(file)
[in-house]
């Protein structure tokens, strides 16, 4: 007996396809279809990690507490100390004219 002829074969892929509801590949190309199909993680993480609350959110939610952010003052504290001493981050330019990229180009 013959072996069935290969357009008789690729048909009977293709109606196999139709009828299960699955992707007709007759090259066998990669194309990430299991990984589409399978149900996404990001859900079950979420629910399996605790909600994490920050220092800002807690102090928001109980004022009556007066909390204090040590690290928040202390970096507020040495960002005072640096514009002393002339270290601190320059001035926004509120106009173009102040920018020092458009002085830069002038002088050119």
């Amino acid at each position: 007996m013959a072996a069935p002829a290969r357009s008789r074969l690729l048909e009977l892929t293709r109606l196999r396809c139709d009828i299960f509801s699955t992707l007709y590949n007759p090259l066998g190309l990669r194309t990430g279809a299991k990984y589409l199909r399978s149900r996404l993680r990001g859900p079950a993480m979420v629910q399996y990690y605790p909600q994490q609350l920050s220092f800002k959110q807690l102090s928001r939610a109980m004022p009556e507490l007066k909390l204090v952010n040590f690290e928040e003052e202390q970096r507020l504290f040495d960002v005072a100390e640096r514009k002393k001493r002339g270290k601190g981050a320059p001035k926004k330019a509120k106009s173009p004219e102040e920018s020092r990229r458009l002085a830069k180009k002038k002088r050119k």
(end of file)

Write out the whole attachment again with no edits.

[in-house]
């Protein structure tokens, strides 16, 4: 007996396809279809990690507490100390004219 002829074969892929509801590949190309199909993680993480609350959110939610952010003052504290001493981050330019990229180009 013959072996069935290969357009008789690729048909009977293709109606196999139709009828299960699955992707007709007759090259066998990669194309990430299991990984589409399978149900996404990001859900079950979420629910399996605790909600994490920050220092800002807690102090928001109980004022009556007066909390204090040590690290928040202390970096507020040495960002005072640096514009002393002339270290601190320059001035926004509120106009173009102040920018020092458009002085830069002038002088050119």
């Amino acid at each position: 007996m013959a072996a069935p002829a290969r357009s008789r074969l690729l048909e009977l892929t293709r109606l196999r396809c139709d009828i299960f509801s699955t992707l007709y590949n007759p090259l066998g190309l990669r194309t990430g279809a299991k990984y589409l199909r399978s149900r996404l993680r990001g859900p079950a993480m979420v629910q399996y990690y605790p909600q994490q609350l920050s220092f800002k959110q807690l102090s928001r939610a109980m004022p009556e507490l007066k909390l204090v952010n040590f690290e928040e003052e202390q970096r507020l504290f040495d960002v005072a100390e640096r514009k002393k001493r002339g270290k601190g981050a320059p001035k926004k330019a509120k106009s173009p004219e102040e920018s020092r990229r458009l002085a830069k180009k002038k002088r050119k």